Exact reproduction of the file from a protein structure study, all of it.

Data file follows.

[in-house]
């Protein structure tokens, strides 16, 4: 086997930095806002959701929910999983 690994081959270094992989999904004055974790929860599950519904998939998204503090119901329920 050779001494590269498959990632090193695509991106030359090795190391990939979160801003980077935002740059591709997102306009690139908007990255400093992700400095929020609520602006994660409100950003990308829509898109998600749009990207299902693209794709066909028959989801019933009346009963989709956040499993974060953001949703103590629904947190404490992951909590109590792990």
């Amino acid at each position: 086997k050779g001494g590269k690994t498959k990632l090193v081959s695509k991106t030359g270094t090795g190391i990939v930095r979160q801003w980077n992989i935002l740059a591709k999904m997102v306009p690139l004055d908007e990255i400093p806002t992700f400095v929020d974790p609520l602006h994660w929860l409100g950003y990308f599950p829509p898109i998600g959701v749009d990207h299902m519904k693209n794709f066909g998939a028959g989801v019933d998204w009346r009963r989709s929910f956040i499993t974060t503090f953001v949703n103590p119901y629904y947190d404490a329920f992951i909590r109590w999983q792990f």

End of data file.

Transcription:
[in-house]
């Protein structure tokens, strides 16, 4: 086997930095806002959701929910999983 690994081959270094992989999904004055974790929860599950519904998939998204503090119901329920 050779001494590269498959990632090193695509991106030359090795190391990939979160801003980077935002740059591709997102306009690139908007990255400093992700400095929020609520602006994660409100950003990308829509898109998600749009990207299902693209794709066909028959989801019933009346009963989709956040499993974060953001949703103590629904947190404490992951909590109590792990």
């Amino acid at each position: 086997k050779g001494g590269k690994t498959k990632l090193v081959s695509k991106t030359g270094t090795g190391i990939v930095r979160q801003w980077n992989i935002l740059a591709k999904m997102v306009p690139l004055d908007e990255i400093p806002t992700f400095v929020d974790p609520l602006h994660w929860l409100g950003y990308f599950p829509p898109i998600g959701v749009d990207h299902m519904k693209n794709f066909g998939a028959g989801v019933d998204w009346r009963r989709s929910f956040i499993t974060t503090f953001v949703n103590p119901y629904y947190d404490a329920f992951i909590r109590w999983q792990f």